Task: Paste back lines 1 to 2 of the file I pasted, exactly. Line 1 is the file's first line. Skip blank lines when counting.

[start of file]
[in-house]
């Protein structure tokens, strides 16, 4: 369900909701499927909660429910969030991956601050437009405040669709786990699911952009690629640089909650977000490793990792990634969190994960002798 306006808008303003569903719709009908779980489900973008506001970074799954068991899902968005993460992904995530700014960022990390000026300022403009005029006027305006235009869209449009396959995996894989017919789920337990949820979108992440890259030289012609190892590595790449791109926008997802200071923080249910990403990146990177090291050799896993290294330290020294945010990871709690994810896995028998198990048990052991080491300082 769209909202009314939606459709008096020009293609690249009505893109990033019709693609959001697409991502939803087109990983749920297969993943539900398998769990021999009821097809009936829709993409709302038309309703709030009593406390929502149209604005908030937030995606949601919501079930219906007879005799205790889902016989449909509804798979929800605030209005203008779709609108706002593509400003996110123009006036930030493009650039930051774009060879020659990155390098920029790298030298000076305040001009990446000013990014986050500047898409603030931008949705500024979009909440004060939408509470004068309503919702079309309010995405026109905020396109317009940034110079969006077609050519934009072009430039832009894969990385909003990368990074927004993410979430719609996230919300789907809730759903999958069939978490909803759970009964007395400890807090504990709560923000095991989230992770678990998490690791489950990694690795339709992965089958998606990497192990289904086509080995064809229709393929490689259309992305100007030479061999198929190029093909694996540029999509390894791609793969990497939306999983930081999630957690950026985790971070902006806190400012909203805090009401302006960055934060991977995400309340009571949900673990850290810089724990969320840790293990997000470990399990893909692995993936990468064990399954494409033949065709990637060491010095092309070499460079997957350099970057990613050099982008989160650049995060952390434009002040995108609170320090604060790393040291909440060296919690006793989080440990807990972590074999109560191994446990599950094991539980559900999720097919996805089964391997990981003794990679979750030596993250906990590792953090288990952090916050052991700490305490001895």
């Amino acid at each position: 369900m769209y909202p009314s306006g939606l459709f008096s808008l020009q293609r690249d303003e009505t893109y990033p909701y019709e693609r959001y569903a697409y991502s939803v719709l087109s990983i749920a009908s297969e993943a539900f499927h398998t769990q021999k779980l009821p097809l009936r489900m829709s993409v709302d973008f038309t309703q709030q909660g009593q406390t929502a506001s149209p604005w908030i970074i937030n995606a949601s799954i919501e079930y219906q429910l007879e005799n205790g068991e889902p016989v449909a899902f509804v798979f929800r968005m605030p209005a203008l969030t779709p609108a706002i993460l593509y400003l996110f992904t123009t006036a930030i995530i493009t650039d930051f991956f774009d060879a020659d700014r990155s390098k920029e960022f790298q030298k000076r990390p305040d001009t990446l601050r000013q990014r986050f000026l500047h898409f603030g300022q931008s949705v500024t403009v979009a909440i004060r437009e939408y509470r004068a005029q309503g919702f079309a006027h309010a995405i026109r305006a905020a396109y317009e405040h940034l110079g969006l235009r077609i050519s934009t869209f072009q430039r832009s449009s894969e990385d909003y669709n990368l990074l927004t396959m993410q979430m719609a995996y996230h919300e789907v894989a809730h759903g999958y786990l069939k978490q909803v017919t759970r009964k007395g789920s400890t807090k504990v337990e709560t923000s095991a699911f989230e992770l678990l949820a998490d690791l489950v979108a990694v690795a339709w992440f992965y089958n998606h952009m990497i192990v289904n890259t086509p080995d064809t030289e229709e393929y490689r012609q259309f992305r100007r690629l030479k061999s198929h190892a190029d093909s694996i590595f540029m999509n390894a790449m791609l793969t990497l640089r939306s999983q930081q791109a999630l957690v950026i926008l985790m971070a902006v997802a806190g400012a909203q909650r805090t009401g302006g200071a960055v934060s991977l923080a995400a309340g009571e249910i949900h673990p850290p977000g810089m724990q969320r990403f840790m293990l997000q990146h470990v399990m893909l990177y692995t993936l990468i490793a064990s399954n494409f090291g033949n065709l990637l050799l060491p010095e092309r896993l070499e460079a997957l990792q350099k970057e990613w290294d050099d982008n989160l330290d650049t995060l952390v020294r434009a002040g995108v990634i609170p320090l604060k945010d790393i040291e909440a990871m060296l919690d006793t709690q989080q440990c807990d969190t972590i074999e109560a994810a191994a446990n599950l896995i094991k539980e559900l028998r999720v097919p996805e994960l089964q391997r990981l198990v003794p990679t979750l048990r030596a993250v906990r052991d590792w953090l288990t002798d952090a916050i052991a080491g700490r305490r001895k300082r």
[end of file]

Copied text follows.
[in-house]
């Protein structure tokens, strides 16, 4: 369900909701499927909660429910969030991956601050437009405040669709786990699911952009690629640089909650977000490793990792990634969190994960002798 306006808008303003569903719709009908779980489900973008506001970074799954068991899902968005993460992904995530700014960022990390000026300022403009005029006027305006235009869209449009396959995996894989017919789920337990949820979108992440890259030289012609190892590595790449791109926008997802200071923080249910990403990146990177090291050799896993290294330290020294945010990871709690994810896995028998198990048990052991080491300082 769209909202009314939606459709008096020009293609690249009505893109990033019709693609959001697409991502939803087109990983749920297969993943539900398998769990021999009821097809009936829709993409709302038309309703709030009593406390929502149209604005908030937030995606949601919501079930219906007879005799205790889902016989449909509804798979929800605030209005203008779709609108706002593509400003996110123009006036930030493009650039930051774009060879020659990155390098920029790298030298000076305040001009990446000013990014986050500047898409603030931008949705500024979009909440004060939408509470004068309503919702079309309010995405026109905020396109317009940034110079969006077609050519934009072009430039832009894969990385909003990368990074927004993410979430719609996230919300789907809730759903999958069939978490909803759970009964007395400890807090504990709560923000095991989230992770678990998490690791489950990694690795339709992965089958998606990497192990289904086509080995064809229709393929490689259309992305100007030479061999198929190029093909694996540029999509390894791609793969990497939306999983930081999630957690950026985790971070902006806190400012909203805090009401302006960055934060991977995400309340009571949900673990850290810089724990969320840790293990997000470990399990893909692995993936990468064990399954494409033949065709990637060491010095092309070499460079997957350099970057990613050099982008989160650049995060952390434009002040995108609170320090604060790393040291909440060296919690006793989080440990807990972590074999109560191994446990599950094991539980559900999720097919996805089964391997990981003794990679979750030596993250906990590792953090288990952090916050052991700490305490001895």